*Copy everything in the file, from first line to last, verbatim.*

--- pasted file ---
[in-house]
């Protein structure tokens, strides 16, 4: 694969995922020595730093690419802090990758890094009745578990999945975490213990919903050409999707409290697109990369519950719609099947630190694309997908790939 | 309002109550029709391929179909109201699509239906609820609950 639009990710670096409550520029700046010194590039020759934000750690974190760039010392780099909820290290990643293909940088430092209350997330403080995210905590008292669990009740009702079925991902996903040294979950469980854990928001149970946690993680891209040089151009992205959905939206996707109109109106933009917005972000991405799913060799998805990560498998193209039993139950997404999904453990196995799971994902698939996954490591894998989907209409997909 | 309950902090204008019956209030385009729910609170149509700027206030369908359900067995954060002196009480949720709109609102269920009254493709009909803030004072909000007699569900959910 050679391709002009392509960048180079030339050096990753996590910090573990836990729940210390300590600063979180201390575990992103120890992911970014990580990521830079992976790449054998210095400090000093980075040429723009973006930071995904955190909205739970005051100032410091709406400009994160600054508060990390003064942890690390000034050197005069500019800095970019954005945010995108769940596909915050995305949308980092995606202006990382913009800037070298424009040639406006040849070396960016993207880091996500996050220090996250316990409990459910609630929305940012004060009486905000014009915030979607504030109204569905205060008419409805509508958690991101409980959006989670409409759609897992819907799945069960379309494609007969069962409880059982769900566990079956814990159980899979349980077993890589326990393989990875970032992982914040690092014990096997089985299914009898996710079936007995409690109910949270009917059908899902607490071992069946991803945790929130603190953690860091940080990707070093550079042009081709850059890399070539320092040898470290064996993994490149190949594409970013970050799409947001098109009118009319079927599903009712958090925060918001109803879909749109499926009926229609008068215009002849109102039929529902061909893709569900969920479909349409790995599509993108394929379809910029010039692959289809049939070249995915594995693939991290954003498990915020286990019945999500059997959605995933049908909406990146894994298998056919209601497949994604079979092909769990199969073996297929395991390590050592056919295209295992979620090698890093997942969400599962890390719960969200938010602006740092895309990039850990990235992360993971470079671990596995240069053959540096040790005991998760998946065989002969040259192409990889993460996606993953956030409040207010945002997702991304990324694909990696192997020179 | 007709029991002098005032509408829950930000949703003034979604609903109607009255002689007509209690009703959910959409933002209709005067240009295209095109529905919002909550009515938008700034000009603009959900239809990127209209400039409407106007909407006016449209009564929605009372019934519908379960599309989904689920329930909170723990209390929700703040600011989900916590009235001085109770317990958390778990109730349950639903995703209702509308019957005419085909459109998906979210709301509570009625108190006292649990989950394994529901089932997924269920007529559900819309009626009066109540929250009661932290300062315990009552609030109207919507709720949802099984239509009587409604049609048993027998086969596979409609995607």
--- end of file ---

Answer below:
[in-house]
């Protein structure tokens, strides 16, 4: 694969995922020595730093690419802090990758890094009745578990999945975490213990919903050409999707409290697109990369519950719609099947630190694309997908790939 | 309002109550029709391929179909109201699509239906609820609950 639009990710670096409550520029700046010194590039020759934000750690974190760039010392780099909820290290990643293909940088430092209350997330403080995210905590008292669990009740009702079925991902996903040294979950469980854990928001149970946690993680891209040089151009992205959905939206996707109109109106933009917005972000991405799913060799998805990560498998193209039993139950997404999904453990196995799971994902698939996954490591894998989907209409997909 | 309950902090204008019956209030385009729910609170149509700027206030369908359900067995954060002196009480949720709109609102269920009254493709009909803030004072909000007699569900959910 050679391709002009392509960048180079030339050096990753996590910090573990836990729940210390300590600063979180201390575990992103120890992911970014990580990521830079992976790449054998210095400090000093980075040429723009973006930071995904955190909205739970005051100032410091709406400009994160600054508060990390003064942890690390000034050197005069500019800095970019954005945010995108769940596909915050995305949308980092995606202006990382913009800037070298424009040639406006040849070396960016993207880091996500996050220090996250316990409990459910609630929305940012004060009486905000014009915030979607504030109204569905205060008419409805509508958690991101409980959006989670409409759609897992819907799945069960379309494609007969069962409880059982769900566990079956814990159980899979349980077993890589326990393989990875970032992982914040690092014990096997089985299914009898996710079936007995409690109910949270009917059908899902607490071992069946991803945790929130603190953690860091940080990707070093550079042009081709850059890399070539320092040898470290064996993994490149190949594409970013970050799409947001098109009118009319079927599903009712958090925060918001109803879909749109499926009926229609008068215009002849109102039929529902061909893709569900969920479909349409790995599509993108394929379809910029010039692959289809049939070249995915594995693939991290954003498990915020286990019945999500059997959605995933049908909406990146894994298998056919209601497949994604079979092909769990199969073996297929395991390590050592056919295209295992979620090698890093997942969400599962890390719960969200938010602006740092895309990039850990990235992360993971470079671990596995240069053959540096040790005991998760998946065989002969040259192409990889993460996606993953956030409040207010945002997702991304990324694909990696192997020179 | 007709029991002098005032509408829950930000949703003034979604609903109607009255002689007509209690009703959910959409933002209709005067240009295209095109529905919002909550009515938008700034000009603009959900239809990127209209400039409407106007909407006016449209009564929605009372019934519908379960599309989904689920329930909170723990209390929700703040600011989900916590009235001085109770317990958390778990109730349950639903995703209702509308019957005419085909459109998906979210709301509570009625108190006292649990989950394994529901089932997924269920007529559900819309009626009066109540929250009661932290300062315990009552609030109207919507709720949802099984239509009587409604049609048993027998086969596979409609995607």